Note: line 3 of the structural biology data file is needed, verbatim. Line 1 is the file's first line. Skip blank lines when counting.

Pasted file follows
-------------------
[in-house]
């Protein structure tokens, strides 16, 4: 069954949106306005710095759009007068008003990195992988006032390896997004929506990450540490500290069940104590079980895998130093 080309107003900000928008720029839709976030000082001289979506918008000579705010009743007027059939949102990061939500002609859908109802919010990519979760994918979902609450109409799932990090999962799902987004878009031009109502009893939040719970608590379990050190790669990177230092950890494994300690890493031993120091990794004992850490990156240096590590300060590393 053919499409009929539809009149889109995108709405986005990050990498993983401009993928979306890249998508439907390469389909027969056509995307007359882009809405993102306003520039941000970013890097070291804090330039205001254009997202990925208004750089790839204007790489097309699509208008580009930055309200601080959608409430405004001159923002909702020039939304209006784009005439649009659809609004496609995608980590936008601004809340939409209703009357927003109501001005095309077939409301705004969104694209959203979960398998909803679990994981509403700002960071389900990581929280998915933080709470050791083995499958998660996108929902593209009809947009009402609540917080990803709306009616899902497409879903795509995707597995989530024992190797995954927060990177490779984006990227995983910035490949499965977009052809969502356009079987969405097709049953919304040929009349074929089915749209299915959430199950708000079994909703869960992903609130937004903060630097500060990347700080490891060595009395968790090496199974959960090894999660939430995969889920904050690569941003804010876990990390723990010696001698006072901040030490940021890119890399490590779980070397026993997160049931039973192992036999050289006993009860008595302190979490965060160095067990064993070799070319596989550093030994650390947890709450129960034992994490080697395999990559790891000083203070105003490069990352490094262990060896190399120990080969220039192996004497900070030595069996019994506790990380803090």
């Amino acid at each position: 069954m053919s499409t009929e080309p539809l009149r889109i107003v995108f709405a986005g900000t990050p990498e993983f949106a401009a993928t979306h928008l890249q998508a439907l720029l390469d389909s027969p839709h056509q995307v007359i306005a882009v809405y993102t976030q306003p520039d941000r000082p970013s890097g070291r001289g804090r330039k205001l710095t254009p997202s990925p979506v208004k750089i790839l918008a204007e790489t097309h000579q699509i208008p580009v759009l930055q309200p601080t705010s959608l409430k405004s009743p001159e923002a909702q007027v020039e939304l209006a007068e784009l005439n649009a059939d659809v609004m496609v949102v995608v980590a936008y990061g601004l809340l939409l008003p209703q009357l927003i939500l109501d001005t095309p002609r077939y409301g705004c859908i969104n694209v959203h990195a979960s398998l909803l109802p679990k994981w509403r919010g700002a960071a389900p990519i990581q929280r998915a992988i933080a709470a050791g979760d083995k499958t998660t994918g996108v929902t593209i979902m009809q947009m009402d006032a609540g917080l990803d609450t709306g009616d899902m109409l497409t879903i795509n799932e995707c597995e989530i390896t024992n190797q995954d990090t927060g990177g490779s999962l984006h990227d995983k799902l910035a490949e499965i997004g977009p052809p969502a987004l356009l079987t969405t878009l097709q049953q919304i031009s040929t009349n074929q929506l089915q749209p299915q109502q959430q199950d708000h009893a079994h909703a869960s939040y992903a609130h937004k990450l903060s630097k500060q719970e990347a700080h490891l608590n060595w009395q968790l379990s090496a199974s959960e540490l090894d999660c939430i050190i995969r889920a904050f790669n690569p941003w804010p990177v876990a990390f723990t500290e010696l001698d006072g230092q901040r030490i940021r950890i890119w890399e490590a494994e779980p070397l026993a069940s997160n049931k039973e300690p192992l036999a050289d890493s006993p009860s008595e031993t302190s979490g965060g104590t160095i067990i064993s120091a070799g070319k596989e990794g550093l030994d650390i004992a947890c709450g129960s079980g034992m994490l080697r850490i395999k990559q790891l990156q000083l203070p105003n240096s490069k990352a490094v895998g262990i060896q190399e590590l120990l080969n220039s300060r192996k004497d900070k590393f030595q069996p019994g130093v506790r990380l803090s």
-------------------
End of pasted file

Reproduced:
């Amino acid at each position: 069954m053919s499409t009929e080309p539809l009149r889109i107003v995108f709405a986005g900000t990050p990498e993983f949106a401009a993928t979306h928008l890249q998508a439907l720029l390469d389909s027969p839709h056509q995307v007359i306005a882009v809405y993102t976030q306003p520039d941000r000082p970013s890097g070291r001289g804090r330039k205001l710095t254009p997202s990925p979506v208004k750089i790839l918008a204007e790489t097309h000579q699509i208008p580009v759009l930055q309200p601080t705010s959608l409430k405004s009743p001159e923002a909702q007027v020039e939304l209006a007068e784009l005439n649009a059939d659809v609004m496609v949102v995608v980590a936008y990061g601004l809340l939409l008003p209703q009357l927003i939500l109501d001005t095309p002609r077939y409301g705004c859908i969104n694209v959203h990195a979960s398998l909803l109802p679990k994981w509403r919010g700002a960071a389900p990519i990581q929280r998915a992988i933080a709470a050791g979760d083995k499958t998660t994918g996108v929902t593209i979902m009809q947009m009402d006032a609540g917080l990803d609450t709306g009616d899902m109409l497409t879903i795509n799932e995707c597995e989530i390896t024992n190797q995954d990090t927060g990177g490779s999962l984006h990227d995983k799902l910035a490949e499965i997004g977009p052809p969502a987004l356009l079987t969405t878009l097709q049953q919304i031009s040929t009349n074929q929506l089915q749209p299915q109502q959430q199950d708000h009893a079994h909703a869960s939040y992903a609130h937004k990450l903060s630097k500060q719970e990347a700080h490891l608590n060595w009395q968790l379990s090496a199974s959960e540490l090894d999660c939430i050190i995969r889920a904050f790669n690569p941003w804010p990177v876990a990390f723990t500290e010696l001698d006072g230092q901040r030490i940021r950890i890119w890399e490590a494994e779980p070397l026993a069940s997160n049931k039973e300690p192992l036999a050289d890493s006993p009860s008595e031993t302190s979490g965060g104590t160095i067990i064993s120091a070799g070319k596989e990794g550093l030994d650390i004992a947890c709450g129960s079980g034992m994490l080697r850490i395999k990559q790891l990156q000083l203070p105003n240096s490069k990352a490094v895998g262990i060896q190399e590590l120990l080969n220039s300060r192996k004497d900070k590393f030595q069996p019994g130093v506790r990380l803090s």